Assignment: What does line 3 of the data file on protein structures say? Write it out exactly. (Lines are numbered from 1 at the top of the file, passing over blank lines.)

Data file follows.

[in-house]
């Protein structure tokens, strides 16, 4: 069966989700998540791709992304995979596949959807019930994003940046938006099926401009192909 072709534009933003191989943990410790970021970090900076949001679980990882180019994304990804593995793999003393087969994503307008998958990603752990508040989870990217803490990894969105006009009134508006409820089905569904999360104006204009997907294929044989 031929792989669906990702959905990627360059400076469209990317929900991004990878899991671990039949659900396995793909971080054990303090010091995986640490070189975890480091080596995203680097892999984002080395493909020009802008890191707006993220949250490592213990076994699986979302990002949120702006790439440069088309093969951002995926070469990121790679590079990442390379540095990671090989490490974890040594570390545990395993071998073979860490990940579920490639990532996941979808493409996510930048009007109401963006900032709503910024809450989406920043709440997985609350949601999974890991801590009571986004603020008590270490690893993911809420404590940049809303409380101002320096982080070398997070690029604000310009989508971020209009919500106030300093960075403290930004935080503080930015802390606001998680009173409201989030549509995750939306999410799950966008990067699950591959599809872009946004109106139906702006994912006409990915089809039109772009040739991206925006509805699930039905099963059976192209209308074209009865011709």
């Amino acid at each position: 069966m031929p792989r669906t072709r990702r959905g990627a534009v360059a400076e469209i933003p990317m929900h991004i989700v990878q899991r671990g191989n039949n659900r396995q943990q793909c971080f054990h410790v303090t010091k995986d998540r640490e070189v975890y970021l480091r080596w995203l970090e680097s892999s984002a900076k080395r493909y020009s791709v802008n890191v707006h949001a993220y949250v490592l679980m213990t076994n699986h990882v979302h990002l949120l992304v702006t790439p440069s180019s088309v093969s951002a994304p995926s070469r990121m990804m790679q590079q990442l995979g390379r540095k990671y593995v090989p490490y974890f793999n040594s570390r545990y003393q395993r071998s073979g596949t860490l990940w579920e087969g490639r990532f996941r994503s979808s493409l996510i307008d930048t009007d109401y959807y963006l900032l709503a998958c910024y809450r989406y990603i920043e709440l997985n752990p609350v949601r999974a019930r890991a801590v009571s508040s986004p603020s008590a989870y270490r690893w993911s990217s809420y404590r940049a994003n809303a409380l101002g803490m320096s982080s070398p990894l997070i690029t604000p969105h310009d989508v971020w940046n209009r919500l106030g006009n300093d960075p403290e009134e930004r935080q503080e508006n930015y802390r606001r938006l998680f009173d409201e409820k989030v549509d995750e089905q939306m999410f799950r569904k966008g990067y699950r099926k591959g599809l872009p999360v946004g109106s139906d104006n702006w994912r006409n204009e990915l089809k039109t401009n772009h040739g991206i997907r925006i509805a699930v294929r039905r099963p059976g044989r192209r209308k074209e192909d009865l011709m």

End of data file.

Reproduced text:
């Amino acid at each position: 069966m031929p792989r669906t072709r990702r959905g990627a534009v360059a400076e469209i933003p990317m929900h991004i989700v990878q899991r671990g191989n039949n659900r396995q943990q793909c971080f054990h410790v303090t010091k995986d998540r640490e070189v975890y970021l480091r080596w995203l970090e680097s892999s984002a900076k080395r493909y020009s791709v802008n890191v707006h949001a993220y949250v490592l679980m213990t076994n699986h990882v979302h990002l949120l992304v702006t790439p440069s180019s088309v093969s951002a994304p995926s070469r990121m990804m790679q590079q990442l995979g390379r540095k990671y593995v090989p490490y974890f793999n040594s570390r545990y003393q395993r071998s073979g596949t860490l990940w579920e087969g490639r990532f996941r994503s979808s493409l996510i307008d930048t009007d109401y959807y963006l900032l709503a998958c910024y809450r989406y990603i920043e709440l997985n752990p609350v949601r999974a019930r890991a801590v009571s508040s986004p603020s008590a989870y270490r690893w993911s990217s809420y404590r940049a994003n809303a409380l101002g803490m320096s982080s070398p990894l997070i690029t604000p969105h310009d989508v971020w940046n209009r919500l106030g006009n300093d960075p403290e009134e930004r935080q503080e508006n930015y802390r606001r938006l998680f009173d409201e409820k989030v549509d995750e089905q939306m999410f799950r569904k966008g990067y699950r099926k591959g599809l872009p999360v946004g109106s139906d104006n702006w994912r006409n204009e990915l089809k039109t401009n772009h040739g991206i997907r925006i509805a699930v294929r039905r099963p059976g044989r192209r209308k074209e192909d009865l011709m």